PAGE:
At a glance.
- Effects of AFTS ransomware attack ripple through US.
- Americans neglect identity theft protection.
- Apps script abused to steal card data.
Effects of AFTS ransomware attack ripple through US.
As the CyberWire noted yesterday, TechCrunch reported that data from the California Department of Motor Vehicles (DMV) was potentially compromised as the result of a ransomware attack on Automatic Funds Transfer Services (AFTS). Based out of Seattle, Washington, AFTS provides payment processing and address verification services for many organizations in the states of Washington and California and beyond, and as a result, the ransomware attack is likely to have far-reaching consequences. Bleeping Computer discovered that the attack was carried out on February 3rd by the Cuba ransomware gang, who claims they stole various financial and tax documents that they’ve already begun selling on their website on the dark web. The gang’s site welcome page, which boasts a picture of Fidel Castro, simply states “This site contains information about companies that did not want to cooperate with us. Part of the information is for sale and part is freely available. Have fun.” It is likely that if Cuba cannot find buyers for the AFTS data, they will release it for free. Since the breach, AFTS’s website has been shut down, bearing a message that it’s “unavailable due to technical issues.” So far, at least seven of AFTS’s clients have disclosed that their data was compromised in the breach. Among them are the local governments of several Washington cities, including Seattle, and it’s likely the list will grow in coming weeks.
Survey: Americans neglect protection against identity theft.
PropertyCasualty360 shares survey findings that show Americans, though aware of the ever-increasing threat of online identity theft, are not taking the necessary precautions to protect themselves. According to a Harris Poll conducted for the American Institute of CPAs (AICPA), more than half of Americans have increased their online shopping since the pandemic started, but only 30% have set up alerts to warn them when purchases are made without their card present, and less than half check their statements for unusual activity. Nearly 40% have used the same password across multiple sites, and one-third have never checked their credit report. Kim Hardy of the AICPA’s National CPA Financial Literacy Commission suggests that individuals regularly monitor their accounts for suspicious activity, conduct online shopping only on a home network, and be wary of any unsolicited communications requesting personal information. And of course, protect accounts with complex, unique passwords and two-factor authentication.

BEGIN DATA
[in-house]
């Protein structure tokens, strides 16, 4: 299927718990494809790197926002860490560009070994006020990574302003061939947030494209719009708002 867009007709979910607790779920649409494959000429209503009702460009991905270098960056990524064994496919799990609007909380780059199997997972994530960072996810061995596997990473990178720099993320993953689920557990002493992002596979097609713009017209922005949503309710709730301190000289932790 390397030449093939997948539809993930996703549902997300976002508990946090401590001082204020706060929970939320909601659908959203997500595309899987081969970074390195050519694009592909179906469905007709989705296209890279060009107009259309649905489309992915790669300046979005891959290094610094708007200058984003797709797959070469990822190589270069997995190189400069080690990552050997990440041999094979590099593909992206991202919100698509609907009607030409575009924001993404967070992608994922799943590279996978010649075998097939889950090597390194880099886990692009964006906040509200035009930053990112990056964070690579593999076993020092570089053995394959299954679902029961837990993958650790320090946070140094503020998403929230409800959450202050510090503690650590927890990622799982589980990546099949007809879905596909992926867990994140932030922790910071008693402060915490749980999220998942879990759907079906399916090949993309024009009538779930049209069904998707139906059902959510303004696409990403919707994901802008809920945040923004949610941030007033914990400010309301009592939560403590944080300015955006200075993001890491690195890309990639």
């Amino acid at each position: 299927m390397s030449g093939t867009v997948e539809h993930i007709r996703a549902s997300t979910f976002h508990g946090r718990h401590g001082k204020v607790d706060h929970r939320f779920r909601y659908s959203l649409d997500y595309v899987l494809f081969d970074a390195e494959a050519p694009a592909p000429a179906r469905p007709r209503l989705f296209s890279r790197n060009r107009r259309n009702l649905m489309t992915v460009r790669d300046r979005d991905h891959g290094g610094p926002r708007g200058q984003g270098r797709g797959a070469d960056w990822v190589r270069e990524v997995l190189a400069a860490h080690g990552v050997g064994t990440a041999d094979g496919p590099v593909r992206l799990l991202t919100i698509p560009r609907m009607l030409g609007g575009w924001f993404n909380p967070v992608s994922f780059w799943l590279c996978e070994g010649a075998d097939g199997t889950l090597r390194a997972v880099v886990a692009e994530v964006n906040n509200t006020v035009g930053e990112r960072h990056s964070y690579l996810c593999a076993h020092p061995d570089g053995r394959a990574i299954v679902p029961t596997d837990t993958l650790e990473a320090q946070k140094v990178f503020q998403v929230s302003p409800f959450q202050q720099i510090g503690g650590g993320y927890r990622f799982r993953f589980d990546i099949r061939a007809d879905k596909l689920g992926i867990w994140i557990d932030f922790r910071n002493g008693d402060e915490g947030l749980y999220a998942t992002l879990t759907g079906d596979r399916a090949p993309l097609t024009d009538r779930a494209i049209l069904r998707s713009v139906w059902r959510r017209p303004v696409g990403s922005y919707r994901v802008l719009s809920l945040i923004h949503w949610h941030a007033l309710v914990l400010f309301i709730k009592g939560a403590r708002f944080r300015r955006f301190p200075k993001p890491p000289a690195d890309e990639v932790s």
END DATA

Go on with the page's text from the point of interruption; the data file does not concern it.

Google Apps Script used as cover for data theft.
The research team at Sansec has found that threat actors are using the Google scripting platform Apps Script as a means of stealing private data. Hiding behind the seemingly innocuous Google domain allows the attackers to avoid detection by malware scanners. The perpetrators begin by injecting obfuscated code into an ecommerce site. Then the malware skims off payment data and sends it to an app hosted by Google Apps Script, and because the Google domain indicates it’s a trusted site, the victims are none the wiser. Sansec has found evidence that, at least in their test case, the harvested data are being sent to a site based in Israel.
Ameet Naik, security evangelist at web application security provider PerimeterX, commented on this as a case of third-party risk. “This attack highlights the importance of continuous visibility into all third-party scripts on websites. Controls like content security policy (CSP) are useful but not sufficient by themselves. They allow website admins to restrict website script activity to known good domains. However, they cannot protect the site when one of those domains gets compromised or subverted to inject Shadow Code into the sites. Website admins must ensure they have continuous runtime visibility into what the scripts are doing, in order to detect and mitigate threats quickly. Consumers must continue to be vigilant while shopping online and monitor their credit card statements for signs of fraud."